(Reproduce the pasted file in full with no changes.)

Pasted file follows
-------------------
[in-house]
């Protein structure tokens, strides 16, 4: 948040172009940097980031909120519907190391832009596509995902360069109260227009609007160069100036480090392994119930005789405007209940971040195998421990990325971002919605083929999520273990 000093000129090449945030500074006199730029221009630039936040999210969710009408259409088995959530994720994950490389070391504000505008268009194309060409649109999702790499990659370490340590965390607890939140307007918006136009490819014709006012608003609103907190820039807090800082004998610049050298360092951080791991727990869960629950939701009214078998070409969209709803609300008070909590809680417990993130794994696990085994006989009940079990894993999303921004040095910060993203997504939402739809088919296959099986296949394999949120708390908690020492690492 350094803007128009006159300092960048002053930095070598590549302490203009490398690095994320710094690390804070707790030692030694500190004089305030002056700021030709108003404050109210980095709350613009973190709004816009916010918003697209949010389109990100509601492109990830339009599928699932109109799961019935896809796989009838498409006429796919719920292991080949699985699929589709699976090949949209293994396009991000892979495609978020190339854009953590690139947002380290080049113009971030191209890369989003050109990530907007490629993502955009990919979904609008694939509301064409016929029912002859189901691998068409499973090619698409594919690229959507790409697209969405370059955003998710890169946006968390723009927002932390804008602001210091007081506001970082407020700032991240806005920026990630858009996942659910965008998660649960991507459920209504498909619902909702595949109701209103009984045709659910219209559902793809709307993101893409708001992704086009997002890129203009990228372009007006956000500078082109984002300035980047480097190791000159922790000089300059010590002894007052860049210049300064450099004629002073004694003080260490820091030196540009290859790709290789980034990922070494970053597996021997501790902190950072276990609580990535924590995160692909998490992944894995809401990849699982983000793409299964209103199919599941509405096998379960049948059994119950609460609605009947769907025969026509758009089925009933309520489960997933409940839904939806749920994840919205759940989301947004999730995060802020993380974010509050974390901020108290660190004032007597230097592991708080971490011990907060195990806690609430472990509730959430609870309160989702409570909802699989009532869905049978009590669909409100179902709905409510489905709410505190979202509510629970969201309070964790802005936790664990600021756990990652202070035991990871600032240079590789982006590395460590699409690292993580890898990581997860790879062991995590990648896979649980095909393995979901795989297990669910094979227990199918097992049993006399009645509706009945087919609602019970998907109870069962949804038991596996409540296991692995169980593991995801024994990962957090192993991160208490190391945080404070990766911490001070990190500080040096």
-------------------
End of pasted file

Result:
[in-house]
């Protein structure tokens, strides 16, 4: 948040172009940097980031909120519907190391832009596509995902360069109260227009609007160069100036480090392994119930005789405007209940971040195998421990990325971002919605083929999520273990 000093000129090449945030500074006199730029221009630039936040999210969710009408259409088995959530994720994950490389070391504000505008268009194309060409649109999702790499990659370490340590965390607890939140307007918006136009490819014709006012608003609103907190820039807090800082004998610049050298360092951080791991727990869960629950939701009214078998070409969209709803609300008070909590809680417990993130794994696990085994006989009940079990894993999303921004040095910060993203997504939402739809088919296959099986296949394999949120708390908690020492690492 350094803007128009006159300092960048002053930095070598590549302490203009490398690095994320710094690390804070707790030692030694500190004089305030002056700021030709108003404050109210980095709350613009973190709004816009916010918003697209949010389109990100509601492109990830339009599928699932109109799961019935896809796989009838498409006429796919719920292991080949699985699929589709699976090949949209293994396009991000892979495609978020190339854009953590690139947002380290080049113009971030191209890369989003050109990530907007490629993502955009990919979904609008694939509301064409016929029912002859189901691998068409499973090619698409594919690229959507790409697209969405370059955003998710890169946006968390723009927002932390804008602001210091007081506001970082407020700032991240806005920026990630858009996942659910965008998660649960991507459920209504498909619902909702595949109701209103009984045709659910219209559902793809709307993101893409708001992704086009997002890129203009990228372009007006956000500078082109984002300035980047480097190791000159922790000089300059010590002894007052860049210049300064450099004629002073004694003080260490820091030196540009290859790709290789980034990922070494970053597996021997501790902190950072276990609580990535924590995160692909998490992944894995809401990849699982983000793409299964209103199919599941509405096998379960049948059994119950609460609605009947769907025969026509758009089925009933309520489960997933409940839904939806749920994840919205759940989301947004999730995060802020993380974010509050974390901020108290660190004032007597230097592991708080971490011990907060195990806690609430472990509730959430609870309160989702409570909802699989009532869905049978009590669909409100179902709905409510489905709410505190979202509510629970969201309070964790802005936790664990600021756990990652202070035991990871600032240079590789982006590395460590699409690292993580890898990581997860790879062991995590990648896979649980095909393995979901795989297990669910094979227990199918097992049993006399009645509706009945087919609602019970998907109870069962949804038991596996409540296991692995169980593991995801024994990962957090192993991160208490190391945080404070990766911490001070990190500080040096």